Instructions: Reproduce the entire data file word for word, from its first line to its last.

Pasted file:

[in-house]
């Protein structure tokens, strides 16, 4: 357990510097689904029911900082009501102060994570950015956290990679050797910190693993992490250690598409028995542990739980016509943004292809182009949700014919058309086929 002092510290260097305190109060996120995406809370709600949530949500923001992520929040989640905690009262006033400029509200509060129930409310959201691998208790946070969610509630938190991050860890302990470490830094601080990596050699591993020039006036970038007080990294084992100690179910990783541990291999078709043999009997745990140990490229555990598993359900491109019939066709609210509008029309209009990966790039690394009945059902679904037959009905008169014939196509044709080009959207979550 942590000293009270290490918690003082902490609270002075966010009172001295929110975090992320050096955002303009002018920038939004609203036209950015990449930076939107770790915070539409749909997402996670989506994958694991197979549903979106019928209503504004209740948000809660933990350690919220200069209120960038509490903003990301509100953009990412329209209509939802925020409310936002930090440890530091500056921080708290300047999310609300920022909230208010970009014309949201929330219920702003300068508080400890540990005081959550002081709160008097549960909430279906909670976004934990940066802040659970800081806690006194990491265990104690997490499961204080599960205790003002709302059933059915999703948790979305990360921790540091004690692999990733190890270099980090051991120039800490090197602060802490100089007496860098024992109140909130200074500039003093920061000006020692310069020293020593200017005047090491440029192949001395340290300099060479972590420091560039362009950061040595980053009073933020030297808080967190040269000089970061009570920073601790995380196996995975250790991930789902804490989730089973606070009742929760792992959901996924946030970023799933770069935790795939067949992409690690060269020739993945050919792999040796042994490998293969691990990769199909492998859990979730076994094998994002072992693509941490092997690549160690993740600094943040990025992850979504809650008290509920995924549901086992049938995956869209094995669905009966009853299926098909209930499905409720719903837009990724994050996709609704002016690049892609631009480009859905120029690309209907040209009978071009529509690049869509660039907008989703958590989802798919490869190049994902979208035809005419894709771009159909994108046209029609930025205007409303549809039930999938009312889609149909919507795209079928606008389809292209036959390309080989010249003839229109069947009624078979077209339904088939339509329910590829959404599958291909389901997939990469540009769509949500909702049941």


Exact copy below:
[in-house]
């Protein structure tokens, strides 16, 4: 357990510097689904029911900082009501102060994570950015956290990679050797910190693993992490250690598409028995542990739980016509943004292809182009949700014919058309086929 002092510290260097305190109060996120995406809370709600949530949500923001992520929040989640905690009262006033400029509200509060129930409310959201691998208790946070969610509630938190991050860890302990470490830094601080990596050699591993020039006036970038007080990294084992100690179910990783541990291999078709043999009997745990140990490229555990598993359900491109019939066709609210509008029309209009990966790039690394009945059902679904037959009905008169014939196509044709080009959207979550 942590000293009270290490918690003082902490609270002075966010009172001295929110975090992320050096955002303009002018920038939004609203036209950015990449930076939107770790915070539409749909997402996670989506994958694991197979549903979106019928209503504004209740948000809660933990350690919220200069209120960038509490903003990301509100953009990412329209209509939802925020409310936002930090440890530091500056921080708290300047999310609300920022909230208010970009014309949201929330219920702003300068508080400890540990005081959550002081709160008097549960909430279906909670976004934990940066802040659970800081806690006194990491265990104690997490499961204080599960205790003002709302059933059915999703948790979305990360921790540091004690692999990733190890270099980090051991120039800490090197602060802490100089007496860098024992109140909130200074500039003093920061000006020692310069020293020593200017005047090491440029192949001395340290300099060479972590420091560039362009950061040595980053009073933020030297808080967190040269000089970061009570920073601790995380196996995975250790991930789902804490989730089973606070009742929760792992959901996924946030970023799933770069935790795939067949992409690690060269020739993945050919792999040796042994490998293969691990990769199909492998859990979730076994094998994002072992693509941490092997690549160690993740600094943040990025992850979504809650008290509920995924549901086992049938995956869209094995669905009966009853299926098909209930499905409720719903837009990724994050996709609704002016690049892609631009480009859905120029690309209907040209009978071009529509690049869509660039907008989703958590989802798919490869190049994902979208035809005419894709771009159909994108046209029609930025205007409303549809039930999938009312889609149909919507795209079928606008389809292209036959390309080989010249003839229109069947009624078979077209339904088939339509329910590829959404599958291909389901997939990469540009769509949500909702049941």